Once again, I return to the wild. I take a walk in the woods past the yard, thick with green and a melody of snapping sticks underfoot. I imagine snakes hiding out like sharks in the ocean, while hoping they’re at least as rare.

Somehow I’ve left the rest of the world behind me. I come into the peace of wild things, and their holy message sinks ever deeper to my core.

Like Berry, I rest in the grace of the world—and I’m free.

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From the ends of the earth I call to You, I call as my heart grows faint;
lead me to the Rock that is higher than I.
Psalm 61:2

Get all Purposeful Faith blog posts by email – click here.

Angela Parlin

Angela Parlin is a wife and mom to 3 rowdy boys and 1 sweet girl. In addition to spending time with friends and family, she loves to read and write, spend days at the beach, watch romantic comedies, and organize closets. But most of all, she loves Jesus and writes to call attention to the beauty of life in Christ, even when that life collaborates with chaos. Join her at www.angelaparlin.com, So Much Beauty In All This Chaos.

The Good Found in the Darkness (Linkup)

I can’t sleep without white noise. Whether it’s a fan, air purifier or an app on my phone, I need that gentle hum to lull me into oblivion.

My husband travels several times a year for work, and sometimes during his absence I turn the noise up a notch. Every sound in the house except for that air purifier sends me into a panic.

I check the locks on the doors three or four times. I stand by the kids’ bedroom doors to make sure they’re asleep. I pace the house wondering.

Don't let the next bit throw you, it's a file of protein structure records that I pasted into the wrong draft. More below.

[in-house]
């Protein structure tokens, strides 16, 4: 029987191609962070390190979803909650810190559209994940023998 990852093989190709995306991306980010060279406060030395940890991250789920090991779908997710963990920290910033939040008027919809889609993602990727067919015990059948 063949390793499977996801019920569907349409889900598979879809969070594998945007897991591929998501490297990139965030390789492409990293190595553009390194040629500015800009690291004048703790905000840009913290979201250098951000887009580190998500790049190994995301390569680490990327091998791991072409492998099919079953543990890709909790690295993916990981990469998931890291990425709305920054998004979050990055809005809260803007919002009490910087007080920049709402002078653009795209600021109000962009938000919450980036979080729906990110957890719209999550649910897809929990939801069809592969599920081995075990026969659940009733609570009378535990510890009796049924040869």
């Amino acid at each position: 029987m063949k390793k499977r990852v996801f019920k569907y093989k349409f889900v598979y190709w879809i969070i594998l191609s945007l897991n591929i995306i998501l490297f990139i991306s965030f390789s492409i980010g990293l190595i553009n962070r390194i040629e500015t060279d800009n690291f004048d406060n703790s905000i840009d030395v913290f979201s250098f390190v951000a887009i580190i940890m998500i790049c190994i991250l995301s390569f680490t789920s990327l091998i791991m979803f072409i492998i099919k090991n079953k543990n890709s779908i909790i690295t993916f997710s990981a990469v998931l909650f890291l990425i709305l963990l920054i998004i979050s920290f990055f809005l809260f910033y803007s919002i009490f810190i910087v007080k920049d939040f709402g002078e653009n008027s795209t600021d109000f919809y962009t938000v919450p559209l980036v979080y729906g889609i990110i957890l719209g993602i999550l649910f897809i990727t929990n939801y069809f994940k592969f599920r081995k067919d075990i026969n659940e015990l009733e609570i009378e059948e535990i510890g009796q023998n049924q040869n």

Was that a mouse in our attic? Was it a squirrel? Or was it an intruder looking for a way inside the house?

 Now, we live in a fairly safe neighborhood. But it only takes an hour of drama on Netflix or the latest news story to send my mind into high-anxiety mode.

There’s something about the darkness that makes us uncomfortable, isn’t there?

We fear what’s lurking in the shadows. We like the awareness the light brings- a sense of control, a knowledge of what surrounds us and even what threatens us.

Come on over to Abby McDonald’s blog to read the rest of this post! She’s hosting the #RaRaLinkup today. We’d love to have you join us and share your encouraging post.

 

Desperation Can Give Birth to Dedication

Desperation can give birth to dedication by Katie M. Reid for Kelly Balarie's Purposeful Faith

Post By: Katie M. Reid

Are you in a desperate situation? Does it feel like you’re facing a brick wall, with no way to get around it? Are you struggling to find hope as the season changes?

In 1 Samuel 1:1-27, 2:1-11 we read about a woman, named Hannah, who found herself in a time of desperation.

Hannah was deeply loved yet she carried around a haunting emptiness. In a time when a woman’s womb was wound up tightly to her worth, Hannah’s barrenness must have flashed “broken” like a neon sign in a dark alley.

Not only was Hannah unable to conceive but her husband’s other wife, Peninnah, had children. Not only did Peninnah have children but she provoked Hannah bitterly about her closed womb (see 1 Samuel 1:6).

Have you known that sting? It’s salt in the wound when you are lacking yet someone nearby holds the very thing you long for. Maybe they aren’t hanging it over your head but deep down you struggle to celebrate with them.